Founding Fire Part Three: Preparation
In this post from my childhood memories around the fireplace, I am focused on the the internal resources you must have to create that spark that leads to a good fire. Preparation–especially in the midst of frustration–is our focus. When my father started a fire in our fireplace, I could tell it took him some effort. Sometimes he became frustrated at how long it was taking. But, when the fire truly caught and began to grow, I became so excited. I wondered over the colors of the flames, and worried over the inevitable creaks and loud pops that sometimes surprised me. I could stare for hours at those fires my father created, so curious about the magic of how it started and how it kept going.
MAGIC TRICKS OR PREPARATION?
Now, when I make a fire at my own home–where in Maryland a fire is definitely appreciated when it’s 10 degrees outside–I have some tricks I use. I gather the tiniest twigs and stack them in a little tee-pee. I might even use some very dry bark underneath. I have some fun balancing the twigs and making just enough room for the match to come underneath them. I also gather a few larger branches and keep them to the side when I will put them on the growing fire. When it’s just the right amount, the fire comes easily. If I rush it, piling on too many large branches too soon, the flame sputters and expires.
FRUSTRATIONS WITH FAILURE
I hate when my flame sputters. No, really, I hate it a lot. I think it must be because I equate fire-starting with being a good son that has properly learned the lessons his father passed on. I can fall into what I call “should thinking.” I think: “I should know how to do this.” “This should be easy for me.” “I should be able to do this better.” Any of these frustrations familiar to you? I had a professor once tell my class “Don’t should on yourself!” suggesting that we associate this to a different word with “sh” at the beginning. However, I’ve found that “should thinking” rarely works to motivate me for long, or even for good outcomes. How about you?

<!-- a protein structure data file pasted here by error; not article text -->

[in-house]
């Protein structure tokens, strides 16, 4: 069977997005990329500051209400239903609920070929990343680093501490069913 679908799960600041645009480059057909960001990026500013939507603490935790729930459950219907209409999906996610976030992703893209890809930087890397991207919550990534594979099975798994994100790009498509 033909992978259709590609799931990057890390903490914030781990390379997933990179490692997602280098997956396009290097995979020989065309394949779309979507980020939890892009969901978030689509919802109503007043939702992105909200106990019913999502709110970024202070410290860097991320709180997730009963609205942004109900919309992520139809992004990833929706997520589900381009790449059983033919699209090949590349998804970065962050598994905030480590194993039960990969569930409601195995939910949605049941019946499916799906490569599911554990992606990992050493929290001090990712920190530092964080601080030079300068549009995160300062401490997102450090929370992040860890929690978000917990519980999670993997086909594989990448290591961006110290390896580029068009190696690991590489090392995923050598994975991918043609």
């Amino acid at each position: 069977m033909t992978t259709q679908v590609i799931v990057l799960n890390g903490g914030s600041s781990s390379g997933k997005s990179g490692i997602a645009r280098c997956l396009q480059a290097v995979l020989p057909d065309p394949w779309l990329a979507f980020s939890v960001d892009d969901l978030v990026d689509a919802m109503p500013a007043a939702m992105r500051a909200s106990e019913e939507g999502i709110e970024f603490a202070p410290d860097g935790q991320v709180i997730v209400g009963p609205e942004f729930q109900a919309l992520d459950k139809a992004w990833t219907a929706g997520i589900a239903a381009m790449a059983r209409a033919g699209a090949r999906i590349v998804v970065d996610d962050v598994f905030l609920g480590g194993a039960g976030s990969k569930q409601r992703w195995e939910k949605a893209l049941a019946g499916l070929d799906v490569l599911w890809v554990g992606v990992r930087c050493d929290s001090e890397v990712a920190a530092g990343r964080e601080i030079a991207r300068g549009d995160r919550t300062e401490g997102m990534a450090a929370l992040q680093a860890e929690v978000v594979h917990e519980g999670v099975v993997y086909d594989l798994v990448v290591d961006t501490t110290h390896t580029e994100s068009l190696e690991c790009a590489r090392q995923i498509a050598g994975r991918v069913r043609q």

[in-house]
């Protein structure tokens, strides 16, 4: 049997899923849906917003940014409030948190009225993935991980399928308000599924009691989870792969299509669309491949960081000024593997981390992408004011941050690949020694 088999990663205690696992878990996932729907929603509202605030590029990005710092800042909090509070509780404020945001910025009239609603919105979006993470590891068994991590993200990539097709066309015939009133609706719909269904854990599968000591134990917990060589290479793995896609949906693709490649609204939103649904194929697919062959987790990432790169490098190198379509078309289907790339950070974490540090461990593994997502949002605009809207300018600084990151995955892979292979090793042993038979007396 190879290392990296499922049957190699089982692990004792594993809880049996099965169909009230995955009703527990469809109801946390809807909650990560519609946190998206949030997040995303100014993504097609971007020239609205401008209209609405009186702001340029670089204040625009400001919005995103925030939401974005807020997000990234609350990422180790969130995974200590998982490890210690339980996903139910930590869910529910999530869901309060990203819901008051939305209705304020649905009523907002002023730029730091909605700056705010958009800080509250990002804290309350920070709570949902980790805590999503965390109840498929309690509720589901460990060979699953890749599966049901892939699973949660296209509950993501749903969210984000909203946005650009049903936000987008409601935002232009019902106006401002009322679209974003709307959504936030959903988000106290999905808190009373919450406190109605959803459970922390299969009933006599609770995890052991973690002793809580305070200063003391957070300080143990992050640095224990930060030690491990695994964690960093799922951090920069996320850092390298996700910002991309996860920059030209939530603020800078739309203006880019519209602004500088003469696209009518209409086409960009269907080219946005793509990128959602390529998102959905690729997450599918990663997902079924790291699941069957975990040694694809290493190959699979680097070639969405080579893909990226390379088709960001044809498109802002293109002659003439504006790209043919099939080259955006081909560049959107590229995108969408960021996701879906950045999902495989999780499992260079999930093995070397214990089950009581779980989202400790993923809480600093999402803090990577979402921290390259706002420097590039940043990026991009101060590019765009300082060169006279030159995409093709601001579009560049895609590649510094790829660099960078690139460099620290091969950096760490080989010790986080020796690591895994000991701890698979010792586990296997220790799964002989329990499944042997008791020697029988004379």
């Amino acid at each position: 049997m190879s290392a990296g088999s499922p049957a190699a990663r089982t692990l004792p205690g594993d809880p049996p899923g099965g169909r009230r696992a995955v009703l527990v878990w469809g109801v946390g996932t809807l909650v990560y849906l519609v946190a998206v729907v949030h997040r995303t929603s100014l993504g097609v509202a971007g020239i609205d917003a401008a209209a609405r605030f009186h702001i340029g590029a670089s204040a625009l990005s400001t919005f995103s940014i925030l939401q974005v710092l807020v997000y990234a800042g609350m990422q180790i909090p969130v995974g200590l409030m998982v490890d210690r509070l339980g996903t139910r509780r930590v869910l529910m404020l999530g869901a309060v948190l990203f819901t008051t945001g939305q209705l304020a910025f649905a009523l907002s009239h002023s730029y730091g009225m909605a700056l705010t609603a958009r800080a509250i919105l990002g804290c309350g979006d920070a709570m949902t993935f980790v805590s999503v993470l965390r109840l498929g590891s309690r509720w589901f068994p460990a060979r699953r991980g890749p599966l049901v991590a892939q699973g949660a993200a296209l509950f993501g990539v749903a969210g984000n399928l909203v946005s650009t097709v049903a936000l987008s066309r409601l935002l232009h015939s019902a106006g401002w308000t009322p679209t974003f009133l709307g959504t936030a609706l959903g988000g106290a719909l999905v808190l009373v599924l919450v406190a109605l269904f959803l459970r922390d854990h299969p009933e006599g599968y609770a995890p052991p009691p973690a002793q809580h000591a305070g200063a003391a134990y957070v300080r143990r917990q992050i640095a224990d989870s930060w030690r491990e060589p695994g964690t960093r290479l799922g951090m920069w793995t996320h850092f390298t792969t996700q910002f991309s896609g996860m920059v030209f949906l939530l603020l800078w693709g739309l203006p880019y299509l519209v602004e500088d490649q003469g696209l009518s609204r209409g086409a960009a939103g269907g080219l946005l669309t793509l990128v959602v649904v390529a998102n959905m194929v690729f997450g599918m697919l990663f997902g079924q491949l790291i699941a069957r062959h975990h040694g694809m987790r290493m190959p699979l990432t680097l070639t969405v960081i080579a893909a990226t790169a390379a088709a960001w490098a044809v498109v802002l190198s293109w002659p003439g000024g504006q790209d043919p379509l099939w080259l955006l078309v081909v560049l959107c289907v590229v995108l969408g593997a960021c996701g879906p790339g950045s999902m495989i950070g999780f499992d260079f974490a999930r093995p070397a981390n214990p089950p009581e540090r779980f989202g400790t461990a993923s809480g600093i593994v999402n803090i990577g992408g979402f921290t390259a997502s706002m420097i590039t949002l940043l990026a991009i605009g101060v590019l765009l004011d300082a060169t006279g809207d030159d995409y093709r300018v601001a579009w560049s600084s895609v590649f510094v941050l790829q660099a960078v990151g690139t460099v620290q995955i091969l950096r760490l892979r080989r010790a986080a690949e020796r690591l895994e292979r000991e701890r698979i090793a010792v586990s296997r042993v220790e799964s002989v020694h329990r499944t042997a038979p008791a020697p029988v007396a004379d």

CLOSENESS AND TEAMWORK
The closeness of the twigs and branches is also important for a fire. Fire grows best when it can jump from resource to resource, using new fuel just when it is needed. I see an application of this to the power of connections that a family or a team can generate. There is much that can be accomplished when people are working towards common goals, sharing ideas in a non-threatening atmosphere, and encouraging each other to keep it up. Sometimes, in a frustrating fire-starting process, I clear out the space and start again with different resources. And just like my father, there may be a few curses groaned out to the universe. But a flame doesn’t care about your curses, it only arrives when you invite it properly.